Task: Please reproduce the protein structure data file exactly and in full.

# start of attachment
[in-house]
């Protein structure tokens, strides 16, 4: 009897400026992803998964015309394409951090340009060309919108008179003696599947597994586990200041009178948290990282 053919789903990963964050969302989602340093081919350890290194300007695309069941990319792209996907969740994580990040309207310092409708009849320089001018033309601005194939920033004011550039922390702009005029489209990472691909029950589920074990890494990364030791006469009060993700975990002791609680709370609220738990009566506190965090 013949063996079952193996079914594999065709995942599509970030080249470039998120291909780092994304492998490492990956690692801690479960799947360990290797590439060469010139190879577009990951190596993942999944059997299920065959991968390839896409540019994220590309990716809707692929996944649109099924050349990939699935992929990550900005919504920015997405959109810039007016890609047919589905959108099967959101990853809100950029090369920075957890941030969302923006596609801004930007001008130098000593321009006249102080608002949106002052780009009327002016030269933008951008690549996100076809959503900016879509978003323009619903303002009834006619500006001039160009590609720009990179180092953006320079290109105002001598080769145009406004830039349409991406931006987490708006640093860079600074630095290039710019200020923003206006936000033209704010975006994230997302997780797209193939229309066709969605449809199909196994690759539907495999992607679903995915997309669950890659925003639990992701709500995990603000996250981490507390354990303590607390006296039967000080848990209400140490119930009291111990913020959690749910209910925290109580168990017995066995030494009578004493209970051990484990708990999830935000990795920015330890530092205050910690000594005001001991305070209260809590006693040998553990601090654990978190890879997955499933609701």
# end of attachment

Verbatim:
[in-house]
């Protein structure tokens, strides 16, 4: 009897400026992803998964015309394409951090340009060309919108008179003696599947597994586990200041009178948290990282 053919789903990963964050969302989602340093081919350890290194300007695309069941990319792209996907969740994580990040309207310092409708009849320089001018033309601005194939920033004011550039922390702009005029489209990472691909029950589920074990890494990364030791006469009060993700975990002791609680709370609220738990009566506190965090 013949063996079952193996079914594999065709995942599509970030080249470039998120291909780092994304492998490492990956690692801690479960799947360990290797590439060469010139190879577009990951190596993942999944059997299920065959991968390839896409540019994220590309990716809707692929996944649109099924050349990939699935992929990550900005919504920015997405959109810039007016890609047919589905959108099967959101990853809100950029090369920075957890941030969302923006596609801004930007001008130098000593321009006249102080608002949106002052780009009327002016030269933008951008690549996100076809959503900016879509978003323009619903303002009834006619500006001039160009590609720009990179180092953006320079290109105002001598080769145009406004830039349409991406931006987490708006640093860079600074630095290039710019200020923003206006936000033209704010975006994230997302997780797209193939229309066709969605449809199909196994690759539907495999992607679903995915997309669950890659925003639990992701709500995990603000996250981490507390354990303590607390006296039967000080848990209400140490119930009291111990913020959690749910209910925290109580168990017995066995030494009578004493209970051990484990708990999830935000990795920015330890530092205050910690000594005001001991305070209260809590006693040998553990601090654990978190890879997955499933609701």